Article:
Security is one area where this behavior if very pronounced. Often it is small business owners or small business IT “managers” who create this feeling of distrusting industry standards, not IT practitioners themselves, although the feeling that a business is unique often trickles down and is seen there as well.
Similar to security, the need for unlimited uptime and highly available systems, rarely needed even for high end enterprise workloads, seem an almost ubiquitous goal in small businesses. Small businesses often spend orders of magnitude more money, in relationship to revenue, on procuring high availability systems compared to their larger business counterparts. Often this is done with the mistaken belief that large businesses always use high availability and that small business must do so to compete, that if they do not that they are not a viable business or that any downtime equates to business collapse. None of these are true. Enterprises have far lower cost of reliability compared to revenue and still do considerable cost analysis to see what reliability expenditures are justified through risk. Small businesses rarely do that best practice analysis and jump, almost universally, to the very unlikely belief that their workloads are dramatically more valuable than even the largest enterprises and that they have no means of mitigating downtime. Eschewing both business best practices (doing careful cost and risk analysis before investing in risk mitigation), financial best practices (erring on the side of up front cost savings) or technology best practices (high availability only when needed and justified) leaves many businesses operating from the belief that they are “special” and none of the normal rules apply to them.
By approaching all technology needs from the assumption of being special, businesses that do this are unable to leverage the vast, accumulated knowledge of the industry. This means that businesses are continuously reinventing the wheel and attempting to forge new paths where well trodden, safe paths already exist. Not only can this result in an extreme degree of overspending in some cases and in dangerous risk in others but it effectively guarantees that the cost of any project is unnecessarily high. Small business, especially, have the extreme advantage of being able to leverage the research and experience of larger businesses allowing smaller businesses to be more agile and lean. This is a key component to making small businesses compete against the advantages of scale inherent to large businesses. When small businesses ignore this advantage they are left with neither the scale of big business nor the advantages of being small.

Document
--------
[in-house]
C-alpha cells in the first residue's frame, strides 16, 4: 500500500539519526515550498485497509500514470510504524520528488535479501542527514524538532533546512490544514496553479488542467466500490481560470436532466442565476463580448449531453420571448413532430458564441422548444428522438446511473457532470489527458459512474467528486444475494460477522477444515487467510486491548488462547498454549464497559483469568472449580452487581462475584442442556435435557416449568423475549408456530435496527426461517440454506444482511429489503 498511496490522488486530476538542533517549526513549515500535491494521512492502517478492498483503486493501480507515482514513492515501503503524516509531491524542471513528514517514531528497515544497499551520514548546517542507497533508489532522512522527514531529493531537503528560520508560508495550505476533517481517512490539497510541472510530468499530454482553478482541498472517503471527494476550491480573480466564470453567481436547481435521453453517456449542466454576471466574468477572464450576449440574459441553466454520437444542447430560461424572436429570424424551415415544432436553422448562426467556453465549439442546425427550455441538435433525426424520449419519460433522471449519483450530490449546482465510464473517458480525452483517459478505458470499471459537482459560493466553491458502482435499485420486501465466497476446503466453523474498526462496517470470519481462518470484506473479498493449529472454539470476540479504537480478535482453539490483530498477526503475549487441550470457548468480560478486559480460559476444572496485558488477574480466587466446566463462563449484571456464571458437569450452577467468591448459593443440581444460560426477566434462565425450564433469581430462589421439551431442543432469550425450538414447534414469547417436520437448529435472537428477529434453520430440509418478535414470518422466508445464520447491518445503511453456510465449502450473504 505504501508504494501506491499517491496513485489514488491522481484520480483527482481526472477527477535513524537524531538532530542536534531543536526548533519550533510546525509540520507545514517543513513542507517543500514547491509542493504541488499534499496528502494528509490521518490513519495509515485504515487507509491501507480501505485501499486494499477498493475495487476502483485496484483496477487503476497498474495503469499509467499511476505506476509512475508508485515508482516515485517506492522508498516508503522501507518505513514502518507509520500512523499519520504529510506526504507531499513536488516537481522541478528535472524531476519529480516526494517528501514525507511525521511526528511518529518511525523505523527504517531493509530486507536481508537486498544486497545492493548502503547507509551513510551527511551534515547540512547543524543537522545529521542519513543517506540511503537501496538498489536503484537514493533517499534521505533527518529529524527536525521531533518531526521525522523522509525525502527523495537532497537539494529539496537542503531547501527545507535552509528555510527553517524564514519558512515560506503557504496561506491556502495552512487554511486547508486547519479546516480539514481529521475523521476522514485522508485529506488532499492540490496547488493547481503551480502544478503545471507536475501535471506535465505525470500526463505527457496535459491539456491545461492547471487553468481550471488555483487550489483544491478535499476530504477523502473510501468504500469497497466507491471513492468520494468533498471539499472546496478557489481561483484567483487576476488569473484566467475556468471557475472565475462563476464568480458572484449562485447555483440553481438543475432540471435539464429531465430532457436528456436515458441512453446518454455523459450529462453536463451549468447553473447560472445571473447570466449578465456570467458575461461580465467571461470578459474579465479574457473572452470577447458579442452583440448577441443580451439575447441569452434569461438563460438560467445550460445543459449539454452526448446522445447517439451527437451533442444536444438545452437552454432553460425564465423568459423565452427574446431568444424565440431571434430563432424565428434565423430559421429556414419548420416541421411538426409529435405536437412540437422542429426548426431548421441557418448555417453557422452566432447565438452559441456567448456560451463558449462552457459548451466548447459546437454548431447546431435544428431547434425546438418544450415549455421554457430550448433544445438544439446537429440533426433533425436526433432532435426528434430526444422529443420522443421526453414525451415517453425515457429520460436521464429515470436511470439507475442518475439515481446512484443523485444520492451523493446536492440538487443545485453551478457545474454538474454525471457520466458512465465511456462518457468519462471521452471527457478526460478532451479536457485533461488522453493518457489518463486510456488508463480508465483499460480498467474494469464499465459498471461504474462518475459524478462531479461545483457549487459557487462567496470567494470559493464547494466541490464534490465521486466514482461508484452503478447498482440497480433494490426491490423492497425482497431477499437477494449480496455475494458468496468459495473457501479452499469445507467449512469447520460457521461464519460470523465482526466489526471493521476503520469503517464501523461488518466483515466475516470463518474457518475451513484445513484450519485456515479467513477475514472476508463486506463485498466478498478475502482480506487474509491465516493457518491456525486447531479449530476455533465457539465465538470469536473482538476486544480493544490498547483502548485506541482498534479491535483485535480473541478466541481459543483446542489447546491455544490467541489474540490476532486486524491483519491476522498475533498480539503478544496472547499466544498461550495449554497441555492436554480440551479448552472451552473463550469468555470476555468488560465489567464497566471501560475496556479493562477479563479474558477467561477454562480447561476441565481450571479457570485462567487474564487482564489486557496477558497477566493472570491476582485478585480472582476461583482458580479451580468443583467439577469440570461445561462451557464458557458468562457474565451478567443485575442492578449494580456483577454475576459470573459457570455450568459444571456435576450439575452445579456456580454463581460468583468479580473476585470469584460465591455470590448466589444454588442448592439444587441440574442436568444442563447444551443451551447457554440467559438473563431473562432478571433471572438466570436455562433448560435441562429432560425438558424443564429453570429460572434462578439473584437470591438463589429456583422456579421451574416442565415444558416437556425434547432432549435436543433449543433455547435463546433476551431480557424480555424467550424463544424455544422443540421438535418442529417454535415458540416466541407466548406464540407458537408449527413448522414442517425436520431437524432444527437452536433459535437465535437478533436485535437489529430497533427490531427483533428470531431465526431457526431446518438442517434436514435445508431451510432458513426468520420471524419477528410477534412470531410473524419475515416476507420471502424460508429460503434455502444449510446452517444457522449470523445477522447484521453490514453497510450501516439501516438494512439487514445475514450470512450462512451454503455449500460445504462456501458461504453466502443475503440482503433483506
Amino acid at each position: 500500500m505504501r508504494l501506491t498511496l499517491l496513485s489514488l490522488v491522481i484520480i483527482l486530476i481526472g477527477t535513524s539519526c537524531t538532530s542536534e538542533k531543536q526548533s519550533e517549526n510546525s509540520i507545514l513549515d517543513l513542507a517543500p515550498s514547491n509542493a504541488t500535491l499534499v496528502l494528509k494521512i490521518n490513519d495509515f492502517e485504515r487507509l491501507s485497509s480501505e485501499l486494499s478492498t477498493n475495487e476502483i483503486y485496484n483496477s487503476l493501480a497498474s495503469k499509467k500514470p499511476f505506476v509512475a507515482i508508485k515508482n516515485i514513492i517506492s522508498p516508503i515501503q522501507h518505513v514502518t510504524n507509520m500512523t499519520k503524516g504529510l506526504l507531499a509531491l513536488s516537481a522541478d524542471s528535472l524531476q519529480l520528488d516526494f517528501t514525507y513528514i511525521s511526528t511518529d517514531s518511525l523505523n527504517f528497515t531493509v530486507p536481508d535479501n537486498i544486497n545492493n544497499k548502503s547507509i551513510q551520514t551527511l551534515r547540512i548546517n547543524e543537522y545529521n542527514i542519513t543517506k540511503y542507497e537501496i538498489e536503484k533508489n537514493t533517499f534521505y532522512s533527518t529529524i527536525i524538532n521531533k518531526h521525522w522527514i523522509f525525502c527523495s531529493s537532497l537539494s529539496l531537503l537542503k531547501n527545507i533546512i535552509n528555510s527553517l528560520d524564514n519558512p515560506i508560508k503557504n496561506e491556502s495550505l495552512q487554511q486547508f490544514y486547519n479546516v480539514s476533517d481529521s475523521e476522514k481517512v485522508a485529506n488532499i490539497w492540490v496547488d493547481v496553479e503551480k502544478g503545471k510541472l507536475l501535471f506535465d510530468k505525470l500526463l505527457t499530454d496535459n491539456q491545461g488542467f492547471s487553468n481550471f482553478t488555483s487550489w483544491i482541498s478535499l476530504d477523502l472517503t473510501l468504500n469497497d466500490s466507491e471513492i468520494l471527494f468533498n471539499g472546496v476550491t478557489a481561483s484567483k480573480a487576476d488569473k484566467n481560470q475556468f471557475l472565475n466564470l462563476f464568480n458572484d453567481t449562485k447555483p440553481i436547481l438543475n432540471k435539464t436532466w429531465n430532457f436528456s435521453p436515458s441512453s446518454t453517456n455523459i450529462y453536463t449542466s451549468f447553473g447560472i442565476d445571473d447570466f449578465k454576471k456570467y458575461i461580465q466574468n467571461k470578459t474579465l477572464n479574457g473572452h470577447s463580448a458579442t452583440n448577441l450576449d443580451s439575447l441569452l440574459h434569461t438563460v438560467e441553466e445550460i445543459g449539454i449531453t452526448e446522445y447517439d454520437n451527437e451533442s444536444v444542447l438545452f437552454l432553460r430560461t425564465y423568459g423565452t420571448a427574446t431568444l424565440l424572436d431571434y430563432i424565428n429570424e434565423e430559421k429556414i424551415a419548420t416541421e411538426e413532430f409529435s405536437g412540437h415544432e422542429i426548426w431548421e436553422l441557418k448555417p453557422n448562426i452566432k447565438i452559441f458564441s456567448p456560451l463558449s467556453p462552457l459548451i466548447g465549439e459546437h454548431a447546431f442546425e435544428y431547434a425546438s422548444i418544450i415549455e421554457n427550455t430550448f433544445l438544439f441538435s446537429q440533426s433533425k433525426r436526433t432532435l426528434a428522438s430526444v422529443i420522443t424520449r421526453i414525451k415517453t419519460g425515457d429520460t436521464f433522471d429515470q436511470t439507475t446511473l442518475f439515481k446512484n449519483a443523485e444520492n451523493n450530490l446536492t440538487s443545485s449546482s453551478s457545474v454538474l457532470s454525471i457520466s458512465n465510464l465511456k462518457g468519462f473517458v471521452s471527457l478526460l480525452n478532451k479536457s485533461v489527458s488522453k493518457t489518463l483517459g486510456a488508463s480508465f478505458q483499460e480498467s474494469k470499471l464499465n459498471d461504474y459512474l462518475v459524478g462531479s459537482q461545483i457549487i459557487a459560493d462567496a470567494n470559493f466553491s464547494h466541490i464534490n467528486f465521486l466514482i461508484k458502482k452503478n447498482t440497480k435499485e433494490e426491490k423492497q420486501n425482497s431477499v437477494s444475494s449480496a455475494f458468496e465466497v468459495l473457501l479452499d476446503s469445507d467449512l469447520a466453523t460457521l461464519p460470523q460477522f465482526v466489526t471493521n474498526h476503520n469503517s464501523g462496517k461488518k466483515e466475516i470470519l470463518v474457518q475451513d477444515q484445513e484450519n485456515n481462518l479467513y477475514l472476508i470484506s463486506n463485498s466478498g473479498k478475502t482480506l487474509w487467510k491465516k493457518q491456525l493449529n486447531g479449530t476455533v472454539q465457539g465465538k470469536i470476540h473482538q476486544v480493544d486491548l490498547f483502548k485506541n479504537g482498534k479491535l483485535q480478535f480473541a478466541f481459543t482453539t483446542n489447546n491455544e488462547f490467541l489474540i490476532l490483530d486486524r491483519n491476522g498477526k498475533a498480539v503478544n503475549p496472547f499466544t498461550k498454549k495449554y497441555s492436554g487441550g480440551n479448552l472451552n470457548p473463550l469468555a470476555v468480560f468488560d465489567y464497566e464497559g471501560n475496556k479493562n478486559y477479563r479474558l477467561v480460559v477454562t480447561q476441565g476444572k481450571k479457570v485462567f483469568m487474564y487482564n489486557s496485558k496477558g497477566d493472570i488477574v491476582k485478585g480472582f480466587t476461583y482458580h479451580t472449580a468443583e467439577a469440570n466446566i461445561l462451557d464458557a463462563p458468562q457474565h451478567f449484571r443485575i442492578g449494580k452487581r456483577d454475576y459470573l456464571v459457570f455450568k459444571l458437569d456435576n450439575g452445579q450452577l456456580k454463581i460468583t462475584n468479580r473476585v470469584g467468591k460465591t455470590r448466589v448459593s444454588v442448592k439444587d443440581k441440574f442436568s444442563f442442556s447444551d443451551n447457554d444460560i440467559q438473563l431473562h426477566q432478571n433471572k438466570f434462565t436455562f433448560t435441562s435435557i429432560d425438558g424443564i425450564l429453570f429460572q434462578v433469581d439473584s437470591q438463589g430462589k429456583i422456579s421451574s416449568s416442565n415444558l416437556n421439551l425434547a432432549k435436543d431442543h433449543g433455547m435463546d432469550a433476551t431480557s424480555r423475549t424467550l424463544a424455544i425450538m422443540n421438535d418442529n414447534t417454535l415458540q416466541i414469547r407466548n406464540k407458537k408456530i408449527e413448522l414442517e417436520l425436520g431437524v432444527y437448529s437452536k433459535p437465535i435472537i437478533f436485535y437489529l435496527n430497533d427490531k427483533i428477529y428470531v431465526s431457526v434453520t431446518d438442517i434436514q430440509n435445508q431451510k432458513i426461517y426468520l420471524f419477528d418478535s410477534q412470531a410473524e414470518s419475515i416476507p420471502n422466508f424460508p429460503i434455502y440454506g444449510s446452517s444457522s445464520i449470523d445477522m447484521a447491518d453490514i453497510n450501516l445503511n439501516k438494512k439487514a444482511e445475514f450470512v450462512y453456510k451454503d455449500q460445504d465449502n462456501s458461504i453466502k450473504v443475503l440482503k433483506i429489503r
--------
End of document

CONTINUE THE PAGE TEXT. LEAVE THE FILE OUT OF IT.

There is no simple solution here – small business IT practitioners and small business managers need to step down from their pedestals and take a long, hard look at their companies and ask if they really are unique and special or if they are a normal business with normal needs. I guarantee you are not the first to face the problems that you have. If there isn’t a standard solution approach available already then perhaps the approach to the problem is wrong itself. Take a step back and evaluate with an eye to understanding that many businesses share common problems and can tackle them effectively using standard patterns, approaches and often best practices. If your immediate reaction to best practices, patterns and industry knowledge is “yes but that doesn’t apply here” you need to stop and reevaluate – because yes, it certainly does apply to you. It is almost certainly true that you have misunderstood the uniqueness of your business or you have misunderstood how the guidance is applied resulting in the feeling that those guidelines are not applicable. Even those rare businesses with very unique workloads only have them for a small number of their workloads and not the majority of them; the most extremely unique businesses and organizations still have many common workloads.
Patterns and best practices are our friends and allies, our trusted partners in IT. IT, and business in general, is challenging and complex. To excel as IT practitioners we can seek to stand on the shoulders of giants, walk the paths that have been mapped and trodden for us and leverage the work of others to make our solutions as stable, predictable and supportable as possible. This allows us to provide maximum value to the businesses that we support.